When reading prophecy, I usually get distracted by the description of the visions and give up trying to gain any meaning from them because how can I ever actually know what they mean? But today when I started reading Ezekiel, I had the perspective that it is a memoir written by a regular person. Where does Ezekiel start his story? Not with his birth or a description of himself or his occupation. He starts with the major turning point of his life, with the beginning of the period of his life that matters the most to him. He starts with the day that he saw a vision from God.
The Bible is full of memoirs of people describing the most important points in their life to us. And through these stories we see various ways in which God reveals himself to us. We see different ways that these people serve him and follow his directions. It is comforting to me to see such variety. There is not one pattern we are all supposed to look like. Consider David and Solomon, father and son, whose writings are very different. David’s Psalms are saturated with spiritual language and experiences, while Solomon’s are very much concerned with what happens “under the sun” or delivering very practical advice through proverbs. And yet, David was proclaimed to be a man after God’s own heart and Solomon was the wisest man to ever be. This variety is comforting to me in seeking a church family because I am not afraid that there is something wrong with me if I don’t look like the other members of the church or if they don’t look like me. I don’t have to be distracted with how each of us live but can focus on the more important question of what we are pursuing. It is much easier to gain unity through a common goal than through common actions. Any classroom or team sport is an illustration of this. Some people learn by reading, some by seeing, some by moving, some by listening, yet they are all learning. In the New Testament, the analogy of a human body is used to illustrate this point. I’m excited to read the Bible again while looking for and admiring the different ways God reveals himself. And I’m excited to seek unity in the church without the pressure of having to come to agreements with the “how” questions and instead focus on the “what” questions.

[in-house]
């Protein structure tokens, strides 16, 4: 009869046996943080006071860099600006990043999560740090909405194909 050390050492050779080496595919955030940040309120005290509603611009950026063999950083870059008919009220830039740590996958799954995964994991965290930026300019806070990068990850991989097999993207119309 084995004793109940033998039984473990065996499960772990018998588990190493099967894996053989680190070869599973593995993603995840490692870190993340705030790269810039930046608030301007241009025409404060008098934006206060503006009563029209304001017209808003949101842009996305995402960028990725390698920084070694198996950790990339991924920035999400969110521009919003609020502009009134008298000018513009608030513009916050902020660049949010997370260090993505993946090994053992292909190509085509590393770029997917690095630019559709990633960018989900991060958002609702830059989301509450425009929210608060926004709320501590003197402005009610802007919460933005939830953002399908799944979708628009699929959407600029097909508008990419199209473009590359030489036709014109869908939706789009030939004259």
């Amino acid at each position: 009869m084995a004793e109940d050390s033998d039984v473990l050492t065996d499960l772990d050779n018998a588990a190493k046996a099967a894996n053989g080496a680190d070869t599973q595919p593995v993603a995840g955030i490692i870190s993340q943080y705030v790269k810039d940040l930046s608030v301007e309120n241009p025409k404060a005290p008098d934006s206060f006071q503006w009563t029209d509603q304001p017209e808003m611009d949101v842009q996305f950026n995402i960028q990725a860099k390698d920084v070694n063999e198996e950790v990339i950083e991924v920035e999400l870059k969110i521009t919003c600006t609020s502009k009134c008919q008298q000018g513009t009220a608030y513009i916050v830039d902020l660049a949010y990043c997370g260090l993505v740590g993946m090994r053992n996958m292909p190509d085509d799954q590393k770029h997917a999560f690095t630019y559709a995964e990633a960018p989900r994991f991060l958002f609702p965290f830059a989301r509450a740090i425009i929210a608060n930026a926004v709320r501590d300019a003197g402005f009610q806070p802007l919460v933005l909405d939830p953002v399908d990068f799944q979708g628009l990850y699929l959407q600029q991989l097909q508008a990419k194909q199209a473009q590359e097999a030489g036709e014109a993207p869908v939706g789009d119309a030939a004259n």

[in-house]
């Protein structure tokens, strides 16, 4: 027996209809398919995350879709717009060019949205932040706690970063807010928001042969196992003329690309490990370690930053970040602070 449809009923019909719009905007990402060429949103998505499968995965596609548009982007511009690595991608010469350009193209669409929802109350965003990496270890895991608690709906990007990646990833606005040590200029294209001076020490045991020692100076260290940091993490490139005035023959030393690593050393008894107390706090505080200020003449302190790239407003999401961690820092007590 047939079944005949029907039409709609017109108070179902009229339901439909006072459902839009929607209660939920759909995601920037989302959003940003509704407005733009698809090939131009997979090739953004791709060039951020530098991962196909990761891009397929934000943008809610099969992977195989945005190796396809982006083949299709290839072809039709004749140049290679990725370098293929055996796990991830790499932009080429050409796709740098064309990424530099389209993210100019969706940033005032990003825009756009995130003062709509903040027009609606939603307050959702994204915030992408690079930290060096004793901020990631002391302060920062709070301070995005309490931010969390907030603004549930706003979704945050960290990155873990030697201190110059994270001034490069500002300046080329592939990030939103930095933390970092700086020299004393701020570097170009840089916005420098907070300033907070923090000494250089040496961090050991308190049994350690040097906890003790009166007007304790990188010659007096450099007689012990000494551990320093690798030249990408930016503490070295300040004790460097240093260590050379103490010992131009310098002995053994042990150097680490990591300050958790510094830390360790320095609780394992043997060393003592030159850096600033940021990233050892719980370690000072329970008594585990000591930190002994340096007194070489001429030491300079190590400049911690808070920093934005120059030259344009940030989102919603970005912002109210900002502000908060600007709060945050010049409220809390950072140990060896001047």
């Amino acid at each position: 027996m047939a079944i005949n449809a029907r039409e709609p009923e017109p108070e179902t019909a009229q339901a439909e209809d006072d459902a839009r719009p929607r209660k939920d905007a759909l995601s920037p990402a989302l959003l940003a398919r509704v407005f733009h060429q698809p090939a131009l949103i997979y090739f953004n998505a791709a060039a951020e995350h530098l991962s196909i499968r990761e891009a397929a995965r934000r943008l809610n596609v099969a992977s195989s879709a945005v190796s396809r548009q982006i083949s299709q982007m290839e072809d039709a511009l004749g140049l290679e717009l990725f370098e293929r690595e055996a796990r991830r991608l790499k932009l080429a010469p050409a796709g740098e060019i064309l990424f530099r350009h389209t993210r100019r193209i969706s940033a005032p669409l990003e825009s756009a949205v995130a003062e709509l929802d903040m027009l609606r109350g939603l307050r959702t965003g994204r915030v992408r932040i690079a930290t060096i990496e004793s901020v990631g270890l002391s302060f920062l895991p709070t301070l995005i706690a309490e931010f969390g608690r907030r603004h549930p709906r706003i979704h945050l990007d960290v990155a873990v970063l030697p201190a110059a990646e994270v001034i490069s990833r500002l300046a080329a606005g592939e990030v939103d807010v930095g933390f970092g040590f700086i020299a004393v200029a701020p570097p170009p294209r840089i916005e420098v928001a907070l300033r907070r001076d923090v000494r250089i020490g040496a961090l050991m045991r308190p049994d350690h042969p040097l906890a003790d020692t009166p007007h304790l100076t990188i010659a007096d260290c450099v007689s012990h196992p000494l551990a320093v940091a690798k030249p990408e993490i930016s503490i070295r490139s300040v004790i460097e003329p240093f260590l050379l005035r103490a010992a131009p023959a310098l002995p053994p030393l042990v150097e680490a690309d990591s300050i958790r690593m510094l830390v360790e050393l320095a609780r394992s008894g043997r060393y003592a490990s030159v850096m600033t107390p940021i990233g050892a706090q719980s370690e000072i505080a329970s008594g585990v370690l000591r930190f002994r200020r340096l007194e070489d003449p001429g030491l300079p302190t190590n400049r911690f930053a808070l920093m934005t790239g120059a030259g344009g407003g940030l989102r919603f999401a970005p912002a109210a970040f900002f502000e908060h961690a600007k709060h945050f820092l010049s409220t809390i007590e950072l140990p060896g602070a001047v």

There are three things Paul wants the Ephesians to know that he lists in Chapter 1, verses 15-23. I think these three things (hope, inheritance and God’s power) can shape the reading of the entire letter. But before we get to the list, we need to know how the Gentiles are to gain this knowledge. Verse 17 lets us know that their knowledge of these things will come from God himself. From other scripture, we know that if we ask, seek, and knock, God will provide. Therefore, if we seek after these things, God will reveal them.
The first of the three things is that the Gentiles “may know what is the hope to which He has called you” (v.18, ESV). Verses 11-13 of chapter 2 remind us that Paul is writing to Gentiles, who were previously without Christ, “having no hope and without God in the world (NKJV)”. With Christ, (as beautifully described throughout chapter 2) the Gentiles now have hope– the same promises, the same covenant with God– that the Jews had. Knowing this hope consists of two things: knowing what the promises are and trusting that God will fulfill these promises. The following two things Paul lists include something God has promised and something that encourages trust in Him.
The second in Paul’s list is “the riches of His glorious inheritance in the saints”. In verses 3-10, Paul describes the Gentile’s adoption as sons by Jesus’s sacrifice and God’s grace. Paul wants them to know what this adoption means, that they are “holy and blameless before him” (vs. 4). How great is God’s grace to the Gentiles and to us! What an incredible promise, that we can be holy and blameless before God, that we can be God’s children.